For Breast Cancer Patients, Less Time on Hormonal Meds?

From Drugs.com - December 7, 2017

For Breast Cancer Patients, Less Time on Hormonal Meds?

THURSDAY, Dec. 7, 2017 -- Women with earlier-stage breast cancer may be able to spend less time on hormonal therapy without dimming their prognosis, a new study suggests.

In a trial of nearly 3,500 patients, researchers found that seven years of hormonal therapy was as effective as 10 years. By the study's end, more than three-quarters of women in both groups were alive and recurrence-free.

The results are "important," according to experts attending the San Antonio Breast Cancer Symposium, where the study was released Thursday.

"Potentially, there is a large group of patients who do not need 10 years of therapy," said Dr. Susan Domchek, of the University of Pennsylvania's Abramson Cancer Center.

Domchek, who was not involved in the study, said decisions around hormonal therapy are often a source of "major discussion and angst" for patients and doctors.

Hormonal therapy involves drugs that block estrogen from fueling the growth of breast cancer cells. They include tamoxifen and a group of medications called aromatase inhibitors, such as anastrozole (Arimidex).

The problem is, the drugs can have difficult side effects like bone fractures, hot flashes, sexual dysfunction and muscle and joint pain.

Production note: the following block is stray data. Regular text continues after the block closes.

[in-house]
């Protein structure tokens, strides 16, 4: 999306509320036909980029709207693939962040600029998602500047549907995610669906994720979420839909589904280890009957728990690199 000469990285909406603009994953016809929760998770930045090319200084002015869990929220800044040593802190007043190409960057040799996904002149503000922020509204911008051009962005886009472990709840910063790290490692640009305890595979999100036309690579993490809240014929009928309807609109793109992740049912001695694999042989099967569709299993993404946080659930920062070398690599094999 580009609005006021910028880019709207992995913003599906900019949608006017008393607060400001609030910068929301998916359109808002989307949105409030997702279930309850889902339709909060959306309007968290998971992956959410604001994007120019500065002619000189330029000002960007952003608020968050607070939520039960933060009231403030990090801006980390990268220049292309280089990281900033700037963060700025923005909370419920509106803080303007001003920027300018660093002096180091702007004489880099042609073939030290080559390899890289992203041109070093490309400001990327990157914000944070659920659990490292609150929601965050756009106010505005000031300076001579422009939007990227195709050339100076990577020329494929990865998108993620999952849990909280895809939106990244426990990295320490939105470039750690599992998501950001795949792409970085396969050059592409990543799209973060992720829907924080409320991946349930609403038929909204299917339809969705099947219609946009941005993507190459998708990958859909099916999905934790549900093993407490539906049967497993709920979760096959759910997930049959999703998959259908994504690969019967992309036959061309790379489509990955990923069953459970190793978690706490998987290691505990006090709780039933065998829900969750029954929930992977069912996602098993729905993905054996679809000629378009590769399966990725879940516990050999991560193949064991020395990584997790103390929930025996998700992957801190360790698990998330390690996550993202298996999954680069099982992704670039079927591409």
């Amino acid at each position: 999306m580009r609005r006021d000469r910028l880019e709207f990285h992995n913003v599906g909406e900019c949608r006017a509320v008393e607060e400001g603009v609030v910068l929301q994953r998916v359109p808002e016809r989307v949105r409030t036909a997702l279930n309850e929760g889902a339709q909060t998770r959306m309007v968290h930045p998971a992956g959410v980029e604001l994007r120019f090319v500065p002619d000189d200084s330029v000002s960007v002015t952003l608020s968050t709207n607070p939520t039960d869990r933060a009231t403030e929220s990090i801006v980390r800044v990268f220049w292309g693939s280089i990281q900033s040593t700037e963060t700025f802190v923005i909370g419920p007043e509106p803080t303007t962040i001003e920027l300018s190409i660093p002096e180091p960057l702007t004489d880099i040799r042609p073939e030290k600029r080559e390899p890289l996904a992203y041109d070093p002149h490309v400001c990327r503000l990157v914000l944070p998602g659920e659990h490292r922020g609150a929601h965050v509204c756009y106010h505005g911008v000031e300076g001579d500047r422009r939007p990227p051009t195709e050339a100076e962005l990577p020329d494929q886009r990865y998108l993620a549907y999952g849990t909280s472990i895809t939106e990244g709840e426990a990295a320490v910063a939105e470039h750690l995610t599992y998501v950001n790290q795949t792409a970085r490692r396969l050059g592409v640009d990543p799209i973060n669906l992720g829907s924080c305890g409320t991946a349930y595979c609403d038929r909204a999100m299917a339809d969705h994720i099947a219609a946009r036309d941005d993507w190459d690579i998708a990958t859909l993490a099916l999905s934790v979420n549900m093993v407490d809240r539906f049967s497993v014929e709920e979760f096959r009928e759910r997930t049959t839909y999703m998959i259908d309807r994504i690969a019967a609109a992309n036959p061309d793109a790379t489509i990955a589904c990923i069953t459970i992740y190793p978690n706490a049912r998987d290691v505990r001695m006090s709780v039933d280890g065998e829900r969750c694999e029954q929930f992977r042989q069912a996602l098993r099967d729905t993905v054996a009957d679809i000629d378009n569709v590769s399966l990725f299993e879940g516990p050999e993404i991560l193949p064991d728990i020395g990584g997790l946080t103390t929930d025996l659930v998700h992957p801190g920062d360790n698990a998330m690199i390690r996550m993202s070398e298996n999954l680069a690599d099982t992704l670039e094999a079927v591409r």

Some women do well on the medications, Domchek noted, while others "feel terrible and want to come off them."

So, treatment decisions are always individual, she said, based on various factors, including a woman's personal likelihood of having a breast cancer recurrence.

Dr. Erica Mayer, another cancer specialist who was not involved in the study, made the same point.

The new findings "will ultimately offer us more choices to help tailor therapy for individual patients," said Mayer, a senior physician at Dana-Farber Cancer Institute in Boston.

She also stressed the bigger picture. "An important take-away here is that women with this disease are doing better than ever before," Mayer said. "Most patients in this study were still alive and doing well."

For years, it's been standard for women with early breast cancer to go on hormonal therapy for five years. The hope is to prevent the cancer from coming back.

More recently, studies have found that extending hormonal therapy beyond five years can further cut the risk of recurrence.

But it has not been clear how long women should stick with that extra treatment, said Dr. Michael Gnant, the lead researcher on the new study.

To help answer the question, his team recruited nearly 3,500 women with early stage breast cancer who underwent surgery and other standard treatments. That included five years of hormonal therapy with tamoxifen, an aromatase inhibitor or both.


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